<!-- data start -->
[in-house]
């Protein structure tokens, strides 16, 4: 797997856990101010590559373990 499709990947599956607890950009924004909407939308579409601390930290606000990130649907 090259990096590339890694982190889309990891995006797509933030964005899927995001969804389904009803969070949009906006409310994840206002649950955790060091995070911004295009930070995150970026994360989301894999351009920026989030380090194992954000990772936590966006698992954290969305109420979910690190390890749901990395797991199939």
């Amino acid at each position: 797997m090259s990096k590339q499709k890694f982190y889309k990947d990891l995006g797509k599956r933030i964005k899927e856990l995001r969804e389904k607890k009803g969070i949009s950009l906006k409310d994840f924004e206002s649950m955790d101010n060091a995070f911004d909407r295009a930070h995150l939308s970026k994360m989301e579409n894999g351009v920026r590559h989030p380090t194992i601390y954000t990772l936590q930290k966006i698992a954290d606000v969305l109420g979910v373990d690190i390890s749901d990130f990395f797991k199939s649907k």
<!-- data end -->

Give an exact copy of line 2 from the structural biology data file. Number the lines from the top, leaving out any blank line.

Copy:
């Protein structure tokens, strides 16, 4: 797997856990101010590559373990 499709990947599956607890950009924004909407939308579409601390930290606000990130649907 090259990096590339890694982190889309990891995006797509933030964005899927995001969804389904009803969070949009906006409310994840206002649950955790060091995070911004295009930070995150970026994360989301894999351009920026989030380090194992954000990772936590966006698992954290969305109420979910690190390890749901990395797991199939």